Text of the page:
Newest Review: ... is a good source of Vitamin A, making it a pretty decent antioxidant as well. Sage is very easy to grow and look after, and mine is thrivi... more
A wise herb
Member Name: Ninski1
Advantages: Versatile and easy to grow
Disadvantages: None really
I am lucky enough to have a herb garden and Sage has its place. Sage is a lovely looking little plant with soft fairly light green, purple leaves with little purple flowers. It grows quite tall, mine is around 1 foot tall. Sage tastes woody and is mainly popular as an a herb that lifts the flavour of meat, though as vegetarian I have found a number of great uses for the herb that I will share with you below.
Firstly though Sage is also known as a excellent medicinal herb that can help support health skin, teeth and bones has it has a high calcium content, it also contains potassium and iron and is a good source of Vitamin A, making it a pretty decent antioxidant as well.
Sage is very easy to grow and look after, and mine is thriving in a garden that has well drained soil and gets lots of sun, and it made it through the winter last year. Sage can be used fresh, picked straight from the plant, or it can be dried and stored for a few months. I tend to just use a few leaves as and when required, though I do sometimes use dried Sage.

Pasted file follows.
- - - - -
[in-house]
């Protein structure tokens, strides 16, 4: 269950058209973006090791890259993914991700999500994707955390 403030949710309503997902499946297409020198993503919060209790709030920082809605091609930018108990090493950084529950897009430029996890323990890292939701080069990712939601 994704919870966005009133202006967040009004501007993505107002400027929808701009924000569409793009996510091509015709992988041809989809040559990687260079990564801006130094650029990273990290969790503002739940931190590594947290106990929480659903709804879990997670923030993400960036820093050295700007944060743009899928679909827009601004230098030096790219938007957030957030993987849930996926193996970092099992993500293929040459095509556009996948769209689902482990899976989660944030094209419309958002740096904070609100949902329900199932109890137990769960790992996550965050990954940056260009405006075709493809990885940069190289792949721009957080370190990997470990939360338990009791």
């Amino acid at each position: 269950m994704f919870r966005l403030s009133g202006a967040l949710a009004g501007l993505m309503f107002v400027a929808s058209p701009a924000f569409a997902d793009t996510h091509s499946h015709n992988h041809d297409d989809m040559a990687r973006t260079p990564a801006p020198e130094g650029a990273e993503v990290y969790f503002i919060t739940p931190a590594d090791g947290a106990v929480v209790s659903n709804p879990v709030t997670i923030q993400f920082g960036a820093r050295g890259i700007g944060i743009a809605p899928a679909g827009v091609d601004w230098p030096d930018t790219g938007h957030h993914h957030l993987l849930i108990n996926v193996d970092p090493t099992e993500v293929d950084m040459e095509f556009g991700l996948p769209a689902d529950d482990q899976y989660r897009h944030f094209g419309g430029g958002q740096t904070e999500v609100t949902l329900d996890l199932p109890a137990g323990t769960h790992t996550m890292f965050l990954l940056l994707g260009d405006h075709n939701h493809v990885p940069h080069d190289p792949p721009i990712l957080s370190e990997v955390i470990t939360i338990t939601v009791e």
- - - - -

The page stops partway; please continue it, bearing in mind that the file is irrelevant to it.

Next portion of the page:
In the winter I use Sage in casseroles, I find it goes well with Quorn sausages, to make the casserole, which tends to varying on what I have in the cupboard, I tend to fry onions in a little oil, add in a little bit of garlic and then add in some vegetables such as peppers, green beans, sweet corn, than I add in a tin of tomatoes, some salt and pepper and a good helping of sage leaves, the casserole is then left to bubble away until my husband or son shouts they are starving and I serve it all up with bread.
Sage also goes well with Butternut Squash which is my favourite vegetable of all time. I love to roast butternut squash and then add in some sage, salt and pepper and a bit of chilli or cayenne and eat it, or if I have a little more time I will make a Butternut squash risotto, with Sage leaves sprinkled over the top to add a nice earthy flavour to the dish. I also sometimes add Sage to mash potato when topping a shepherdless pie, but best of all I think Sage works well as a stuffing, with veggie sausages, roast potatoes and gravy.
I would recommend Sage to others as it tastes good, is easy to grow and has even been known to impart wisdom.
Summary: Great staple herb with many uses and a great woody flavour